But aside from the Ronaldo hate, the scene was goosebumps-inducing. The crowd sang a booming rendition of the national anthem, and when the first whistle blew, a consistent level of conversation turned to anxiety. And five minutes in, once Portugal scored its first goal, there was a sense that maybe we'd gotten ahead of ourselves — maybe even a draw against Portugal would be a lot tougher than we'd thought.

I've watched a lot of sports, but I've never seen that much vitriol focused on one player. The day started off with a loud "Fuck Ronaldo" chant, and it got worse from there.

To my pleasant surprise, the group was far less "hot takey" than I figured it would be. There was a mix of knowledgeable soccer fans and people who just love to cheer for America, but everyone seemed to understand, generally, what the strategy was and what the US team needed to do better. Not once did someone scream that we need Landon Donovan, and not once did someone say something about soccer being stupid anyways.

But that doesn't mean anyone was satisfied, and as the half came to a close, the anxiety grew. There was so much energy in the crowd, but any "USA" chants faded with the nerves. Outside the fence, the crowd reached its closest level to soccer hooliganism. Some fans climbed trees and ripped the branches down, while others climbed the fence and shook it so much that they had to take the US Soccer banners down to give everyone a better look.

As the second half began, the mood shifted. There was less of a murmur and more nervous chatter as the reality of what a loss might mean sunk in. Just as people started to complain that it might not be our day — after a Michael Bradley shot that should have gone in was cleared off the line by Ricardo Costa — Jermaine Jones shocked the world.

The scene was indescribable. In most sporting events, people seem to have some plan in wild celebrations — look for a high-five or hug their neighbor, for example. It seemed that nobody in the crowd at Grant Park really knew what to do, and for a solid minute, fans jumped around, hugging and bouncing off anyone in sight. For me, the celebration was a blur.

Minutes later, when Clint Dempsey scored to give the US the lead, we had a nice repeat of what had come before. This time, people had done a better job figuring out hugging, rather than just falling over themselves. But still, the euphoria lacked proper description.

The glee continued into the last stages of the game, as every clearance and every intercepted pass drew applause. Nobody in the crowd thought the game was over, even as it entered stoppage time, but as the game progressed, the feeling that the US could, somehow, advance to the knockout round after its second game started to pass through the crowd.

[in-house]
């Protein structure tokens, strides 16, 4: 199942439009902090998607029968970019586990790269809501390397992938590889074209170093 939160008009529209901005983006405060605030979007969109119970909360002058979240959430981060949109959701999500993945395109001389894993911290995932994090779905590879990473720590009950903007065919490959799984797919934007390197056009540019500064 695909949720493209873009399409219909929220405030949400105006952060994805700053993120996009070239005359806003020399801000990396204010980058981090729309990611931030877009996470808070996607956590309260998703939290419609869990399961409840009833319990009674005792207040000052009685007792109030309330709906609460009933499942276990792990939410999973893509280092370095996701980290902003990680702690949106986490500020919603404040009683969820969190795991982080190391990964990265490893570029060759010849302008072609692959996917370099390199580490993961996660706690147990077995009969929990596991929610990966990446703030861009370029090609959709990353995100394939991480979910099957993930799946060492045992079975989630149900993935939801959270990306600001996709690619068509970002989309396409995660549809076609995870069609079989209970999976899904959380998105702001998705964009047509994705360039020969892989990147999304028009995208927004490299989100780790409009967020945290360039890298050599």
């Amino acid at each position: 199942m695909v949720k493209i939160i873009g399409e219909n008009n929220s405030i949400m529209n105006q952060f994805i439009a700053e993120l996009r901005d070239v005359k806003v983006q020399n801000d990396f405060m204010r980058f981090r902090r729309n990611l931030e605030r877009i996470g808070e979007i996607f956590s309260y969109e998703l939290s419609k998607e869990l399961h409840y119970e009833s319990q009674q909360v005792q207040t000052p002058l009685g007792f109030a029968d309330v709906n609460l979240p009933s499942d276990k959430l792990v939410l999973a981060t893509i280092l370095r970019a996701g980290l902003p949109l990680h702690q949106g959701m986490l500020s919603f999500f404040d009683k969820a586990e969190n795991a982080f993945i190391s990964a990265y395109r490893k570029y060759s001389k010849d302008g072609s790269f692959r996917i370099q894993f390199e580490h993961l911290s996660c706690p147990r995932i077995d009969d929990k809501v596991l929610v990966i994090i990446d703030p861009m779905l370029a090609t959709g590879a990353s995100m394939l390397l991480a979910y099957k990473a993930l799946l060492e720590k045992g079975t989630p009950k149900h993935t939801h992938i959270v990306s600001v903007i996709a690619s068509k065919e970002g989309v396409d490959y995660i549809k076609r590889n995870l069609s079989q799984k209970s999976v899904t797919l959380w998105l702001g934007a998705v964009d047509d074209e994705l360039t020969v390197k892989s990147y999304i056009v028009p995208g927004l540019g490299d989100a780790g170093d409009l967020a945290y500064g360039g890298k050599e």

Issues that had plagued the team in previous games seemed to finally be going their way: the defenders were diving for headers and disrupting crosses, the midfielders were keeping possession and the forwards were stalling with the best of them.

As the official showed five minutes of stoppage time, the crowd groaned, but somewhat optimistically. There was reason for optimism, after all, since the team had owned the second half and it appeared Cristiano — he of middle finger fame — Ronaldo would be sent home in disappointment. The phones came out, the fans started to pack up and the "USA" chants could barely be held back any longer.

Then ... heartbreak.

It was a stunning scene, one that nature seemed determined to reinforce. A thick fog rolled in from the south, blanketing the city in a layer of gloom. There were some expletives and some people hoping out loud for a bad offsides call that would never come. A minute later, the game ended, and Chicagoans walked away dejected. It was out of a movie almost, as the masses tried to process what happened on the foggy lakefront.


At first, I didn't know what to think. An optimist could hang his hat on the fact that US soccer fans are dejected over a tie against the fourth-ranked team in the world — a sign of progress, if you will. But there were no words of optimism as the crowd filed out toward the hazy skyline.

As we walked back, my friends and I went through the tiebreaker scenarios, lamenting the fact that Ghana might knock the US out once again. Eventually, one of my friends gave up: "Let's just win the group," he said.

Damn straight. And I'm sure that when we do, Grant Park is going to be rocking harder than anywhere else in the world. The contrarians might doubt it, but there was one reason for optimism on Sunday: on one afternoon, Chicago, Illinois was the best place in the world to watch a soccer game. The rest of the world might think we don't care about soccer, but it's clear now that they best stop treadin.